The Hewlett-Packard board is back to doing what it does best: shooting itself in the foot. By filing an embarrassing lawsuit against the company’s former chief executive, Mark V. Hurd, this week — a suit that unwittingly highlights the mistakes it made in the way it let Mr. Hurd go — the H.P. board can now lay claim, officially, to the title of the Most Inept Board in America. It’s going to take a yeoman effort to dethrone these guys.

Today, Nocera’s third column bashing the HP board very little to do with Hurd at all; instead, it criticizes them for their choice of Léo Apotheker as Hurd’s replacement.

It takes your breath away, really: the same board that viewed Mr. Hurd’s minor expense account shenanigans as intolerable has chosen as its new C.E.O. someone involved — however tangentially — with the most serious business crime you can commit.

If it were anybody besides the H.P. directors, the situation would be unbelievable. With these guys, though, it’s all too believable.

Which leaves Jack Welch. What did he say?

“The Hewlett-Packard board has committed sins over the last 10 years,” said Mr. Welch. “They have not done one of the primary jobs of a board, which is to prepare the next generation of leadership.”…

The tech giant is on its third CEO in about 11 years… Mr. Welch blamed the turnover on the board…

“They end up blowing up the CEO’s and don’t have anyone else in mind to come in. Where the hell was the leadership development? Who are these board members?”

Mr. Murray asked if Mr. Welch knows any of the board members.

“I wouldn’t admit it if I did,” said Mr. Welch.

In other words, it’s pretty clear why Horowitz didn’t link to the criticism from Nocera, or me, or Welch: we simply didn’t say what he likes to think that we said. So instead of responding to us, he comes up with bizarre arguments like this:

HP employs over 300,000 people. Every single one of HP’s employees is keenly interested in the qualities, skill sets, and behaviors that HP values most. Financial compensation and access to the CEO are the most important ways that HP communicates what it values to its employees. Jodie Fisher had more access to the CEO and was paid more than 99.9% of HP’s workforce, despite having no traditional qualifications.

It’s important to note that this was not Hurd paying for his personal extracurricular activity out of his own pocket. This was the Hewlett-Packard Corporation paying a softcore porn movie star with no relevant work experience more than it pays Harvard graduates with 20 years of industry experience.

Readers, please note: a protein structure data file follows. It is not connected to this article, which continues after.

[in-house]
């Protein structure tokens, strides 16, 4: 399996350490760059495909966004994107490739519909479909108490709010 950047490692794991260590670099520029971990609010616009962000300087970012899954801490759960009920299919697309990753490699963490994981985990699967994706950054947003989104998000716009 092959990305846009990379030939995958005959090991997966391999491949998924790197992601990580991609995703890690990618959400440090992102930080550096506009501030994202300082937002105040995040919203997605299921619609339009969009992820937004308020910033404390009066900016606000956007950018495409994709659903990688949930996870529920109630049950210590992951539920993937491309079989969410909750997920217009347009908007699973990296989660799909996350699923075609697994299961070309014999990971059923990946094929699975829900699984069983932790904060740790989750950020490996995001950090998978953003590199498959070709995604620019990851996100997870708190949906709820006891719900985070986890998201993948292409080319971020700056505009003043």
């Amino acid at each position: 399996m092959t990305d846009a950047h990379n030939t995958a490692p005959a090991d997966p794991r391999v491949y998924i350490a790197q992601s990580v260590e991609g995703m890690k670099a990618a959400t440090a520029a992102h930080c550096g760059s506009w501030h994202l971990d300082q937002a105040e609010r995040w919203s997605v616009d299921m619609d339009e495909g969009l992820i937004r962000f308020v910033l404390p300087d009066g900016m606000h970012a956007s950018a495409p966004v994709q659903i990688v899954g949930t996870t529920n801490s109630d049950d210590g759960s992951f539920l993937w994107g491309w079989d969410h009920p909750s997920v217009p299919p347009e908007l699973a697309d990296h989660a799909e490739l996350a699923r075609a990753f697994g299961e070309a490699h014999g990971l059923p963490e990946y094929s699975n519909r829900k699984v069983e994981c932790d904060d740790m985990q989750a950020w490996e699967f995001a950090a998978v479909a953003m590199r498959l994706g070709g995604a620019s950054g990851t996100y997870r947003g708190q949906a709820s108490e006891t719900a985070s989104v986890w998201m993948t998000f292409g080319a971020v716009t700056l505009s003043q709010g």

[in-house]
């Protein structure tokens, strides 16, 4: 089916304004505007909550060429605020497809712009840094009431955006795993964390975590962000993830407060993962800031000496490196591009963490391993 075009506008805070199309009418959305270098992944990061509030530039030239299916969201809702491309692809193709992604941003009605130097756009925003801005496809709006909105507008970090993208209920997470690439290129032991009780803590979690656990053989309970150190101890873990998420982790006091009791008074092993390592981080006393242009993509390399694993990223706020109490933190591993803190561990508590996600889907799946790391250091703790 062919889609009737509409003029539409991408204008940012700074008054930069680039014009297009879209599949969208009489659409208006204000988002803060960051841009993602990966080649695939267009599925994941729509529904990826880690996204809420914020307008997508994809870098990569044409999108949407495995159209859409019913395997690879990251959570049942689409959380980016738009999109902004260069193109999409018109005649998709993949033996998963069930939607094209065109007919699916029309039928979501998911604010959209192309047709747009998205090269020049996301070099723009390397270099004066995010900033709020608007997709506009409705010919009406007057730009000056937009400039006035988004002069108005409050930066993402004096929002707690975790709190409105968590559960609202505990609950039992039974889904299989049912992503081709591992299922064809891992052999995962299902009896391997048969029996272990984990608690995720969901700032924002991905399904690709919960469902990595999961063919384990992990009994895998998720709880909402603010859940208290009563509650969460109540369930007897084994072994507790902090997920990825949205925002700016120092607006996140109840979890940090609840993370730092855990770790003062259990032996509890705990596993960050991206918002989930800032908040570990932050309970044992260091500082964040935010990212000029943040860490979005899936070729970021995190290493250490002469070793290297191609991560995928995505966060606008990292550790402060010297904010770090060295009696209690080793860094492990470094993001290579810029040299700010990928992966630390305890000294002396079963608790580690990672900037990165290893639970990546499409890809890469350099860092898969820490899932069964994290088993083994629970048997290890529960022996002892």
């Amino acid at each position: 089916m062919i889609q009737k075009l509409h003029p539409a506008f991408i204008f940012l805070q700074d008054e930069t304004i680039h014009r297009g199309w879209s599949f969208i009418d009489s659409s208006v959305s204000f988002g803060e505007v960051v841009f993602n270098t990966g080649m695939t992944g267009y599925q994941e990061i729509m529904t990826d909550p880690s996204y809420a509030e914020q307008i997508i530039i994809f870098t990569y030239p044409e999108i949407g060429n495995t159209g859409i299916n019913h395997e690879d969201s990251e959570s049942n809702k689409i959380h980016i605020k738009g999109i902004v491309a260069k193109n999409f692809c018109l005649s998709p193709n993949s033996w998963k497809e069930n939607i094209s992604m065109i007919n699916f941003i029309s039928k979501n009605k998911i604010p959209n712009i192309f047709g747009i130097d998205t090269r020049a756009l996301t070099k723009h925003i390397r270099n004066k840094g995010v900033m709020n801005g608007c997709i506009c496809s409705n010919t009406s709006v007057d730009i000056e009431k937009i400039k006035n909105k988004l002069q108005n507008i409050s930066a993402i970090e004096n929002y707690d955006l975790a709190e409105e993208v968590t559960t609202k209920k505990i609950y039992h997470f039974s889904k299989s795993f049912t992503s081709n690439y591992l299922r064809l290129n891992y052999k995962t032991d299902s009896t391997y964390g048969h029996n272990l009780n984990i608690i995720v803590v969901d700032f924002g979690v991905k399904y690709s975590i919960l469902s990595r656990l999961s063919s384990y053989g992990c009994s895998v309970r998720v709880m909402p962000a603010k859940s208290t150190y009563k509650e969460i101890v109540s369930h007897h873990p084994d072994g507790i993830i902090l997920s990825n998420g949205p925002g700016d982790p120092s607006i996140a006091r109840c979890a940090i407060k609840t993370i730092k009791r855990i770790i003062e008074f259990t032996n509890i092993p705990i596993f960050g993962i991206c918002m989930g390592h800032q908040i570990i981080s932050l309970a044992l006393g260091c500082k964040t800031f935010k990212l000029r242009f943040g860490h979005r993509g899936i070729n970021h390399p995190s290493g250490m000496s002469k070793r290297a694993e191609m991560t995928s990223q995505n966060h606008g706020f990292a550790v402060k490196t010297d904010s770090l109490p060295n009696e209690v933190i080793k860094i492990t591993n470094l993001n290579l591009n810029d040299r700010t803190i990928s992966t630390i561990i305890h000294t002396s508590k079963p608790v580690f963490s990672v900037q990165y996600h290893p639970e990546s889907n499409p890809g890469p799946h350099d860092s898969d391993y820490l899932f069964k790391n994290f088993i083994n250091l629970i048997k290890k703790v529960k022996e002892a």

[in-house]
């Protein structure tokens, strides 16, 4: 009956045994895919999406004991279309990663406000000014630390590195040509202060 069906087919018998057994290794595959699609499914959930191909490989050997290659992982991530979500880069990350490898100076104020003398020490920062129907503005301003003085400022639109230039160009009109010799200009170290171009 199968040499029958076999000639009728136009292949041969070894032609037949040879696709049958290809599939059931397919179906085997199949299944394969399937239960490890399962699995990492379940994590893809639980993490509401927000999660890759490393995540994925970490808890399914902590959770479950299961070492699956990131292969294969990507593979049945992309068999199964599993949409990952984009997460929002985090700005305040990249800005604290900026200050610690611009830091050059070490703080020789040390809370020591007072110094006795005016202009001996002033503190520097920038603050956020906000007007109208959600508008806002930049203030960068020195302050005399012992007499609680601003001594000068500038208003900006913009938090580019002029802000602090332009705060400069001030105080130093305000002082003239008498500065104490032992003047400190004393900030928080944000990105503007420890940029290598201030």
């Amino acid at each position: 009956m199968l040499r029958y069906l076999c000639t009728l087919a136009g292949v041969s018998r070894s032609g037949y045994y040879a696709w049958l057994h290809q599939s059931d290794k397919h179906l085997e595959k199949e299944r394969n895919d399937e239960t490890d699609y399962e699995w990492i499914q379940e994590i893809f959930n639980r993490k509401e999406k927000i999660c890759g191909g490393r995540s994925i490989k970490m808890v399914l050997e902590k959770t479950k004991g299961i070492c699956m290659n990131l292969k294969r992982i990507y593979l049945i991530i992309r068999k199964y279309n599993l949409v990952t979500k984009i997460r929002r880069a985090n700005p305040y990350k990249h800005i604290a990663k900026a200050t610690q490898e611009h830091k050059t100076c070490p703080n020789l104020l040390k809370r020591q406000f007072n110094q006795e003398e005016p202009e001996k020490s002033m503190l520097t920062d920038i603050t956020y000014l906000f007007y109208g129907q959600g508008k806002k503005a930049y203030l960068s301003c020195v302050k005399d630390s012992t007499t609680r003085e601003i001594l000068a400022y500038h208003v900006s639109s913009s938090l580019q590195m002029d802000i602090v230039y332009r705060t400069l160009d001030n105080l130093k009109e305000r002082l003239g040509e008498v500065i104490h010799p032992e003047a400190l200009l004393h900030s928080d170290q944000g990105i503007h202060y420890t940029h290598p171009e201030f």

This simply isn’t true. How much did HP pay Fisher? Let’s go to the tape:

Ms. Fisher worked at a dozen or so events including at least one in Europe and one in Asia, according to people familiar with the matter. Ms. Fisher was typically paid between $1,000 to $5,000 per event, these people said.

12 events at an average of $3,000 per event comes to a total of $36,000; I’m quite sure that HP pays Harvard graduates with 20 years of industry experience more than that.

And of course Horowitz completely fails to mention things like the fact that HP’s board has had no chairman for most of the past three months; it’s now chosen former Oracle president Ray Lane to fill the position, in a move which looks like some kind of attempted revenge for Oracle hiring Hurd. And then there’s the fact that the board’s front man, Hororwitz’s partner Marc Andreessen, owns essentially no stock in HP at all; this despite the fact that Horowitz and Andreessen sold their company, Opsware, to HP for $1.6 billion.

HP’s board is literally not invested in the company, and it shows. It’s weird that Horowitz, with all his conflicts, has stepped up to the plate to try to defend them; but it’s understandable that no one within the company has attempted a similar argument. Because this argument, at least, is weak, and it’s reliant upon the flimsiest of straw men for whatever little strength it has.

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Comments
10 comments so far

Jack Welch is hardly one to comment. He may have had a succession plan, which included when to leave just before the big problems hit the fan, leaving his successor to pick up the pieces. Then, he had the audacity to throw Immelt under the bus iive on CNBC, when numbers were missed, only to provide a left-handed apology later. The incredible shrinking man never saw a camera he didn’t like, and his narcissism is second to none – launching a book named Jack on the day of his retirement, without a mention of the mess he was leaving behind. Naming him CEO of the century is astounding by a prominent magazine makes that magazine less prominent.

Ask Jack how many times his company covered up problems with their engine division, risking the lives of thousands of passengers daily. Is that what the CEO of the century does, or someone who belongs behind bars?

As for the HP BOD, it’s been an atrocity for years. Carly Fiorina did a great job, and the evidence is the performance during the first few quarters after Hurd took over. That performance could not have been due to Hurd, because big companies do not turn around that quickly. Hurd’s timing was fortuitous.

Posted by netvet | Report as abusive